Dian Fossey studied and lived among the mountain gorillas of Rwanda. She perhaps grew to know them and love them more than humans. She fought violently against poachers who tried to kill them. She was eventually murdered. Some may think she was too radical; others admire her love for animals. But this photo odyssey of her life with the gorillas is awesome.
Jessie, a young boy in New Orleans, is forced to be the flute player on a slave ship. The pipe player's tunes were supposed to induce future slaves to dance so that their muscles would be conditioned upon arrival and sale in America. This is not a very lengthy book with complex words, but the frank description of life on a slave ship makes the book more suitable for the mature middle schooler/young teen.
Whether for school or for pleasure, this book tells the storyline of twenty of Shakespeare's plays on a level that teens can understand. Great price for a large book. Well done.
The greatest court drama writer of all, John Grisham, writes a book for young teens. Theodore is just a kid, but he's smart and he knows about the law. What does a boy do when someone confesses a terrible crime to him? Does he keep it to himself or tell law enforcement? And how does he deal with the results of his decision? If you like courtroom dramas, check out this book. You'll learn a lot while reading a story of a boy facing a world of violent crime.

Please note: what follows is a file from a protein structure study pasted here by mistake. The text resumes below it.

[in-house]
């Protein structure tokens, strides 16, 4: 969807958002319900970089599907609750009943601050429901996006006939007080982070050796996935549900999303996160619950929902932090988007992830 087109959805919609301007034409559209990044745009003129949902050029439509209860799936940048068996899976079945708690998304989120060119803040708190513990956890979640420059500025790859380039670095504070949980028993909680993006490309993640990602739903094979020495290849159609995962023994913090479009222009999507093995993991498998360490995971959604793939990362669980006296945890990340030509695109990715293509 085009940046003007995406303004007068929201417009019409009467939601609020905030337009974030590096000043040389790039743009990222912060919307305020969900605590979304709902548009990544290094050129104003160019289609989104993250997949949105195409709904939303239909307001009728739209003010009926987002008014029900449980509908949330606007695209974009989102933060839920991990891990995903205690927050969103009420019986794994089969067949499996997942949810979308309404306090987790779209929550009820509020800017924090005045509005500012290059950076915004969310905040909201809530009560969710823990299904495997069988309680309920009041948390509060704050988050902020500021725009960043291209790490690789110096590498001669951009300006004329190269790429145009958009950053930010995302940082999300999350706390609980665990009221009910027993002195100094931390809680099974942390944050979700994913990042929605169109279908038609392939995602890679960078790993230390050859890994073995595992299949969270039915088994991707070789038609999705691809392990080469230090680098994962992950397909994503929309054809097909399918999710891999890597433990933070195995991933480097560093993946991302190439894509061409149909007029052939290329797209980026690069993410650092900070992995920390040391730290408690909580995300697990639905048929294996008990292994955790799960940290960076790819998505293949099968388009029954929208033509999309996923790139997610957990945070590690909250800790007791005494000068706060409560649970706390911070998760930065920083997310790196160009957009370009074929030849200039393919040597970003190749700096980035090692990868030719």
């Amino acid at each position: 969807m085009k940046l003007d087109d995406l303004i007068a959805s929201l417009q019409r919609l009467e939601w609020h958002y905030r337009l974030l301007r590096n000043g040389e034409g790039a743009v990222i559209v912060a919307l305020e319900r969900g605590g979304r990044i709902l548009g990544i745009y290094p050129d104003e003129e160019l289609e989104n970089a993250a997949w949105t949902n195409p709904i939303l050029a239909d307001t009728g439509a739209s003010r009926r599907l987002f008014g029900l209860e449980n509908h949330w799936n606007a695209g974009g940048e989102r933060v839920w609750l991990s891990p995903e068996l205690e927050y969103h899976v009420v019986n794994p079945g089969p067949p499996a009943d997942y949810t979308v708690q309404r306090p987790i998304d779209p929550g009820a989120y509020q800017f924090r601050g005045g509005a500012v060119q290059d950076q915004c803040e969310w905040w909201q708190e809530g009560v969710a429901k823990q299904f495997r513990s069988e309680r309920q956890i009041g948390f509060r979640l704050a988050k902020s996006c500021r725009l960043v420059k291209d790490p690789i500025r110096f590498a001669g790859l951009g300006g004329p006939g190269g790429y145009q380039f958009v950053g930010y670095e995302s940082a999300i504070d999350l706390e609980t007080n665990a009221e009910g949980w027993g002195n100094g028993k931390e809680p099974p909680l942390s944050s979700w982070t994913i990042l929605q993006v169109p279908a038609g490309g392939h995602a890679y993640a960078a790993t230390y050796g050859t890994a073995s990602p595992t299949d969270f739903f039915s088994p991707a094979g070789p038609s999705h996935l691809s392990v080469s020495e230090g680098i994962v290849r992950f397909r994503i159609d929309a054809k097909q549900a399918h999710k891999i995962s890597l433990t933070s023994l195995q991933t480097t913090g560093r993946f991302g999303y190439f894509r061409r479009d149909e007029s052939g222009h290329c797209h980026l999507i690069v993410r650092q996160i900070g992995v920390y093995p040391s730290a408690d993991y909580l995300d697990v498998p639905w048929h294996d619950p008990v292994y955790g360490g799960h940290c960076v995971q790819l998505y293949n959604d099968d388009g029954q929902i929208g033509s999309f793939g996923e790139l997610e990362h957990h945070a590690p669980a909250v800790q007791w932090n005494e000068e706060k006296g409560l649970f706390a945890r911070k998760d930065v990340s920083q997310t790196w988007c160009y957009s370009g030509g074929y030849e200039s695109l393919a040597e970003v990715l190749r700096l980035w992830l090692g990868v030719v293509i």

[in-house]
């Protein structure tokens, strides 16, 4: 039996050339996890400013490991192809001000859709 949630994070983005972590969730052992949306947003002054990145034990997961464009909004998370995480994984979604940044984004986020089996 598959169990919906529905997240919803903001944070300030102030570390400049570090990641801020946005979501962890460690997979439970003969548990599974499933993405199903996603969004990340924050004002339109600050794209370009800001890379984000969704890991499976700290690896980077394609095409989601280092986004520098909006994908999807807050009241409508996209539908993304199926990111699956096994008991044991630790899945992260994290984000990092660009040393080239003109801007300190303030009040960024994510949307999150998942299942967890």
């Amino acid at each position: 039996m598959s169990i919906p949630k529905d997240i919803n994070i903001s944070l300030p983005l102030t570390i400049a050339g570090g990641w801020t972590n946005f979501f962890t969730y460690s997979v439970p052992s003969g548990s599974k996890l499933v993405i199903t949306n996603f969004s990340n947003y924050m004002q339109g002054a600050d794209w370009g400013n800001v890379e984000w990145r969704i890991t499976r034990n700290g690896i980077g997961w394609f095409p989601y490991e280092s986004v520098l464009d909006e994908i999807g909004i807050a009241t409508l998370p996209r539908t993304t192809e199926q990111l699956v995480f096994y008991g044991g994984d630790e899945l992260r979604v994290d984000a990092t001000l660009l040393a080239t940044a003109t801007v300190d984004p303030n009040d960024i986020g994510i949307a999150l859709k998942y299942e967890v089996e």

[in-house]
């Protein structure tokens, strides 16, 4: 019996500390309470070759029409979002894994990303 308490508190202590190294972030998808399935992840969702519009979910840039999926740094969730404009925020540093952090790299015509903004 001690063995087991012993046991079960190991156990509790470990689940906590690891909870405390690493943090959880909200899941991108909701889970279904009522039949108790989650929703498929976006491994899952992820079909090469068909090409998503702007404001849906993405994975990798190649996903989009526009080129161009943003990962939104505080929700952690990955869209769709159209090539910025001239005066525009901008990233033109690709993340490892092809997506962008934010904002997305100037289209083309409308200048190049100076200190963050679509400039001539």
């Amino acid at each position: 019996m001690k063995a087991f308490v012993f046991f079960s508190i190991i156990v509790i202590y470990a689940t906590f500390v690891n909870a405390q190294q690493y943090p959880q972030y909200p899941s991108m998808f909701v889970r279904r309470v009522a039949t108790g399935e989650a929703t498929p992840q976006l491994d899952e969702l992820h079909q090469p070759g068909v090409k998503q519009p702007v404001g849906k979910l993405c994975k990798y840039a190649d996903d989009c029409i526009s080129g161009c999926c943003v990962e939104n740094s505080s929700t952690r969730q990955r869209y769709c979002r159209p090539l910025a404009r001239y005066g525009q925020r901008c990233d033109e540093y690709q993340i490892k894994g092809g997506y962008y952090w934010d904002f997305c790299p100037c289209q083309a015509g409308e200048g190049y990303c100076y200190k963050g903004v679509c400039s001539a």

Mog is the son of tribal leader, Brog. They are very early humans. One day Mog utters the first word for an object. Soon the Tribe catches on and they begin inventing words for everything. A strange girl arrives out of nowhere and inspires Mog to invent even more words, though she is quiet. Then the girl begins telling amazing stories around the campfire, and Mog leaves because he's no longer the center of attention. The girl follows him and they learn from one another. This is a very funny book imagining the beginnings of language development but it will also teach kids more about language as well as human lessons about life.
Jess and Leslie become friends in spite of the fact that Leslie is the first girl who can run faster than Jess. They make up a secret land in the forest which they name Terabithia. They are king and queen who reign supreme and fight off giants, the walking dead, and class bullies. But then Leslie goes alone to Terabithia and something awful happens. Jess is fighting all sorts of terrible emotions, but he must learn to face them and deal with the reality of life.